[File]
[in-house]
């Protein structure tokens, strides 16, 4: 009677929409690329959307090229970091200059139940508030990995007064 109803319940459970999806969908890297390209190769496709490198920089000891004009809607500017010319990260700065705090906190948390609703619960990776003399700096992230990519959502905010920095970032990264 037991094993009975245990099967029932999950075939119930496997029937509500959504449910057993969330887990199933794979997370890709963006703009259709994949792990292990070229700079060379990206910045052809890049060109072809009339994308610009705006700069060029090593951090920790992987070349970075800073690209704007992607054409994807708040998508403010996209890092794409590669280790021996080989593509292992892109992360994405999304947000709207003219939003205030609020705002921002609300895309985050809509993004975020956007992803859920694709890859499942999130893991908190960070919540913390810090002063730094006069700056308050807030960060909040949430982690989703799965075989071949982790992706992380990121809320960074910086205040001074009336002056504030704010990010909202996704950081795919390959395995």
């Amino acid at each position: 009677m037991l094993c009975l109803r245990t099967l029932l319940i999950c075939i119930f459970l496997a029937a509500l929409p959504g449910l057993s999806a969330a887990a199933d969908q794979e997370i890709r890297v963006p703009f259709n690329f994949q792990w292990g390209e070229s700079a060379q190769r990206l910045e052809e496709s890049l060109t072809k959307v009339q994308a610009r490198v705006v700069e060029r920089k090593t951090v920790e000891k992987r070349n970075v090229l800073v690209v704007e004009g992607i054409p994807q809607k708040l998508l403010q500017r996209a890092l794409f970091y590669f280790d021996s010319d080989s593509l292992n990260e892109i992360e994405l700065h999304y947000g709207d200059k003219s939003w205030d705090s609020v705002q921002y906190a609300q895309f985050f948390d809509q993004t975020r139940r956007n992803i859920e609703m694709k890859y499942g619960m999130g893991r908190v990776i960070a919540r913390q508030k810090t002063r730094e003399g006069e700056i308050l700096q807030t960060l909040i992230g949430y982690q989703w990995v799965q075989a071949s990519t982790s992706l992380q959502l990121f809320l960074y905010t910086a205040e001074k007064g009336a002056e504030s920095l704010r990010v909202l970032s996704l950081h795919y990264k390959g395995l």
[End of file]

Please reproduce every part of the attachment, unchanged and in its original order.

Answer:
[in-house]
């Protein structure tokens, strides 16, 4: 009677929409690329959307090229970091200059139940508030990995007064 109803319940459970999806969908890297390209190769496709490198920089000891004009809607500017010319990260700065705090906190948390609703619960990776003399700096992230990519959502905010920095970032990264 037991094993009975245990099967029932999950075939119930496997029937509500959504449910057993969330887990199933794979997370890709963006703009259709994949792990292990070229700079060379990206910045052809890049060109072809009339994308610009705006700069060029090593951090920790992987070349970075800073690209704007992607054409994807708040998508403010996209890092794409590669280790021996080989593509292992892109992360994405999304947000709207003219939003205030609020705002921002609300895309985050809509993004975020956007992803859920694709890859499942999130893991908190960070919540913390810090002063730094006069700056308050807030960060909040949430982690989703799965075989071949982790992706992380990121809320960074910086205040001074009336002056504030704010990010909202996704950081795919390959395995």
């Amino acid at each position: 009677m037991l094993c009975l109803r245990t099967l029932l319940i999950c075939i119930f459970l496997a029937a509500l929409p959504g449910l057993s999806a969330a887990a199933d969908q794979e997370i890709r890297v963006p703009f259709n690329f994949q792990w292990g390209e070229s700079a060379q190769r990206l910045e052809e496709s890049l060109t072809k959307v009339q994308a610009r490198v705006v700069e060029r920089k090593t951090v920790e000891k992987r070349n970075v090229l800073v690209v704007e004009g992607i054409p994807q809607k708040l998508l403010q500017r996209a890092l794409f970091y590669f280790d021996s010319d080989s593509l292992n990260e892109i992360e994405l700065h999304y947000g709207d200059k003219s939003w205030d705090s609020v705002q921002y906190a609300q895309f985050f948390d809509q993004t975020r139940r956007n992803i859920e609703m694709k890859y499942g619960m999130g893991r908190v990776i960070a919540r913390q508030k810090t002063r730094e003399g006069e700056i308050l700096q807030t960060l909040i992230g949430y982690q989703w990995v799965q075989a071949s990519t982790s992706l992380q959502l990121f809320l960074y905010t910086a205040e001074k007064g009336a002056e504030s920095l704010r990010v909202l970032s996704l950081h795919y990264k390959g395995l």